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Volume 2 Supplement 2

Symposium Mammographicum 2000

  • Meeting abstract
  • Open Access

Computer aided detection

  • 1
Breast Cancer Research20002 (Suppl 2) :A35

  • Published:


  • Cancer Research
  • Computer Scientist
  • Full Text
  • Technological Change
  • Economic Model

Full text

Computer scientists first started thinking how computers could be programmed to interpret mammograms in 1967. The field (known as computer-aided diagnosis or CAD) became increasingly active in the 1990s with the promise of digital mammography. The research continues, but the best of the algorithms developed over the last decade have now been incorporated in commercial systems. These algorithms are capable of high degrees of sensitivity only at relatively low levels of specificity. The systems that depend on them are therefore best used to prompt a radiologist (or other trained film-reader) to the possible presence of an abnormality.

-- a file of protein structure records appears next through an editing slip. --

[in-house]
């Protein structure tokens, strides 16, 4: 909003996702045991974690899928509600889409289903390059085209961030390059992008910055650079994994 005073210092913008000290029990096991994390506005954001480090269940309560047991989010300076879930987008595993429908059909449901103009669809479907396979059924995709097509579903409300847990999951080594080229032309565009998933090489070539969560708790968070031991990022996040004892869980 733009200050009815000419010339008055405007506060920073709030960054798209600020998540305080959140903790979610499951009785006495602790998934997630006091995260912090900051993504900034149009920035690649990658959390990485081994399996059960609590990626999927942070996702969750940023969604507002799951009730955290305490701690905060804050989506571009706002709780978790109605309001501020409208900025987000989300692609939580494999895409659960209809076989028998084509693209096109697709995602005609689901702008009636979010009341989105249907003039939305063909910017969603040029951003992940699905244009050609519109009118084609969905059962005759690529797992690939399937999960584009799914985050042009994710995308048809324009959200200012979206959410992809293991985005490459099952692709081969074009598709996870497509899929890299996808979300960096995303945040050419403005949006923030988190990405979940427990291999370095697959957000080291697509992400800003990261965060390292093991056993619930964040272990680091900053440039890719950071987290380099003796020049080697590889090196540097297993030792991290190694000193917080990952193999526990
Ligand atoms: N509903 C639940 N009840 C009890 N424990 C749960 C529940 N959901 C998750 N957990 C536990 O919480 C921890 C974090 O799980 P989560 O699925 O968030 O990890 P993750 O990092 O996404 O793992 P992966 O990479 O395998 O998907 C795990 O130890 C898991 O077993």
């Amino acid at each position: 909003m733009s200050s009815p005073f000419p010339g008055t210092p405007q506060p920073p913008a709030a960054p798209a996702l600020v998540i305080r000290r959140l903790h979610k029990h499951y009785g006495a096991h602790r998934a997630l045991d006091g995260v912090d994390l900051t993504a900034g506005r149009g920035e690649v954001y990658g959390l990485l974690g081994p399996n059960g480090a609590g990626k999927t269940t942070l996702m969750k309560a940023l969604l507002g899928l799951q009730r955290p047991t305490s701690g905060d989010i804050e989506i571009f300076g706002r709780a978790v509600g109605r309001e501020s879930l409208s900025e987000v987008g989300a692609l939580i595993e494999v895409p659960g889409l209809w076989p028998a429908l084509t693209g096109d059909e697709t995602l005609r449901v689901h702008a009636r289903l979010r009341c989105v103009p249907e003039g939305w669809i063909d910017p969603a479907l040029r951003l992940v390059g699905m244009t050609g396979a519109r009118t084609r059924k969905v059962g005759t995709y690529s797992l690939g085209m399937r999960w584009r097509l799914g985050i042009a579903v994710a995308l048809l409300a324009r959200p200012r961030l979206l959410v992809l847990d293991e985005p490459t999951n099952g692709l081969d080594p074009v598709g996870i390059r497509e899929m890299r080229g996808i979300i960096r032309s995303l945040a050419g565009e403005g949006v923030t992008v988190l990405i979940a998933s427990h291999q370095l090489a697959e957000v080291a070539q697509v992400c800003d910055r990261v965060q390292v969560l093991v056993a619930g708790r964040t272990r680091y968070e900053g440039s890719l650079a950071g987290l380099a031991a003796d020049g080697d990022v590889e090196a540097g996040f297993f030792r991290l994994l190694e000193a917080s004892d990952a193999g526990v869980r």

Investigating the potential of prompting systems means addressing questions about how technology affects the way people work: how does prompting affect screening performance? How much information can film readers make use of? Does it make new models of screening cost-effective? The challenge is to answer these questions within a timescale appropriate to the pace of technological change. We expect, over the next 18 months, to conduct an NHS-funded trial of the R2 Imagechecker. Economic models of the screening process will then be developed to compare the cost-effectiveness of prompting in a variety of screening protocols, including film reading by non-radiologists.

Authors’ Affiliations

Centre for Health Informatics and Multiprofessional Education, Royal Free and University College Medical School, London, UK


© Current Science Ltd 2000